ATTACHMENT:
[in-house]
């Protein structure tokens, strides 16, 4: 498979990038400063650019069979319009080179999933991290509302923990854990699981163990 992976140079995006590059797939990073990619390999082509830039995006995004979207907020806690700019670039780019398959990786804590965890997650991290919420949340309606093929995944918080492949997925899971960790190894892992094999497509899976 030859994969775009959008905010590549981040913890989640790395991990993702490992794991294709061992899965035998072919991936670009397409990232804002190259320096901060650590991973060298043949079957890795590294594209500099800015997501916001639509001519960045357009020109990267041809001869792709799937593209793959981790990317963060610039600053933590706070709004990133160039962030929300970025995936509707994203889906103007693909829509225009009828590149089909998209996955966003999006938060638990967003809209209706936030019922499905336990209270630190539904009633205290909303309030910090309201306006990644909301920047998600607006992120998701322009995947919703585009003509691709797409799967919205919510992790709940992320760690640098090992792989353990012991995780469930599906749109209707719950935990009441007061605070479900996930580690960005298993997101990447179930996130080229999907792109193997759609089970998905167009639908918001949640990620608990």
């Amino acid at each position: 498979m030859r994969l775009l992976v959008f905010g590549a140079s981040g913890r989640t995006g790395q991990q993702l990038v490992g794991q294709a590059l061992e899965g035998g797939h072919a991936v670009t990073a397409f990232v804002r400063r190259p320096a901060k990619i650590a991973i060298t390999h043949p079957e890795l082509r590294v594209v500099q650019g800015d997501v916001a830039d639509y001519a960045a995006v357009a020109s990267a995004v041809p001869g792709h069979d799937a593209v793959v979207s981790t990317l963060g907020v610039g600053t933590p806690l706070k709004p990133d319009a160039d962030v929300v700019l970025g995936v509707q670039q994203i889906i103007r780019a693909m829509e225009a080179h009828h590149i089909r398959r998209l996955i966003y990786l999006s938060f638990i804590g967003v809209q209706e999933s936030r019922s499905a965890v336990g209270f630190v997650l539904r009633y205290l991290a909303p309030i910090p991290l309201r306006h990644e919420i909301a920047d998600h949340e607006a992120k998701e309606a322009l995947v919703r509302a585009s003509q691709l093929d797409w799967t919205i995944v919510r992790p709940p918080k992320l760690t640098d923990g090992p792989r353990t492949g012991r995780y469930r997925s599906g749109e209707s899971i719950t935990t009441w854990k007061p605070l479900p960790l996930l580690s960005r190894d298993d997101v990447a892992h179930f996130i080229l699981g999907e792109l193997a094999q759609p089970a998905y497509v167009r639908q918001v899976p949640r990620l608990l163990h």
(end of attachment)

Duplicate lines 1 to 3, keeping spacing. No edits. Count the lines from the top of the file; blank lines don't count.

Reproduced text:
[in-house]
């Protein structure tokens, strides 16, 4: 498979990038400063650019069979319009080179999933991290509302923990854990699981163990 992976140079995006590059797939990073990619390999082509830039995006995004979207907020806690700019670039780019398959990786804590965890997650991290919420949340309606093929995944918080492949997925899971960790190894892992094999497509899976 030859994969775009959008905010590549981040913890989640790395991990993702490992794991294709061992899965035998072919991936670009397409990232804002190259320096901060650590991973060298043949079957890795590294594209500099800015997501916001639509001519960045357009020109990267041809001869792709799937593209793959981790990317963060610039600053933590706070709004990133160039962030929300970025995936509707994203889906103007693909829509225009009828590149089909998209996955966003999006938060638990967003809209209706936030019922499905336990209270630190539904009633205290909303309030910090309201306006990644909301920047998600607006992120998701322009995947919703585009003509691709797409799967919205919510992790709940992320760690640098090992792989353990012991995780469930599906749109209707719950935990009441007061605070479900996930580690960005298993997101990447179930996130080229999907792109193997759609089970998905167009639908918001949640990620608990």
């Amino acid at each position: 498979m030859r994969l775009l992976v959008f905010g590549a140079s981040g913890r989640t995006g790395q991990q993702l990038v490992g794991q294709a590059l061992e899965g035998g797939h072919a991936v670009t990073a397409f990232v804002r400063r190259p320096a901060k990619i650590a991973i060298t390999h043949p079957e890795l082509r590294v594209v500099q650019g800015d997501v916001a830039d639509y001519a960045a995006v357009a020109s990267a995004v041809p001869g792709h069979d799937a593209v793959v979207s981790t990317l963060g907020v610039g600053t933590p806690l706070k709004p990133d319009a160039d962030v929300v700019l970025g995936v509707q670039q994203i889906i103007r780019a693909m829509e225009a080179h009828h590149i089909r398959r998209l996955i966003y990786l999006s938060f638990i804590g967003v809209q209706e999933s936030r019922s499905a965890v336990g209270f630190v997650l539904r009633y205290l991290a909303p309030i910090p991290l309201r306006h990644e919420i909301a920047d998600h949340e607006a992120k998701e309606a322009l995947v919703r509302a585009s003509q691709l093929d797409w799967t919205i995944v919510r992790p709940p918080k992320l760690t640098d923990g090992p792989r353990t492949g012991r995780y469930r997925s599906g749109e209707s899971i719950t935990t009441w854990k007061p605070l479900p960790l996930l580690s960005r190894d298993d997101v990447a892992h179930f996130i080229l699981g999907e792109l193997a094999q759609p089970a998905y497509v167009r639908q918001v899976p949640r990620l608990l163990h």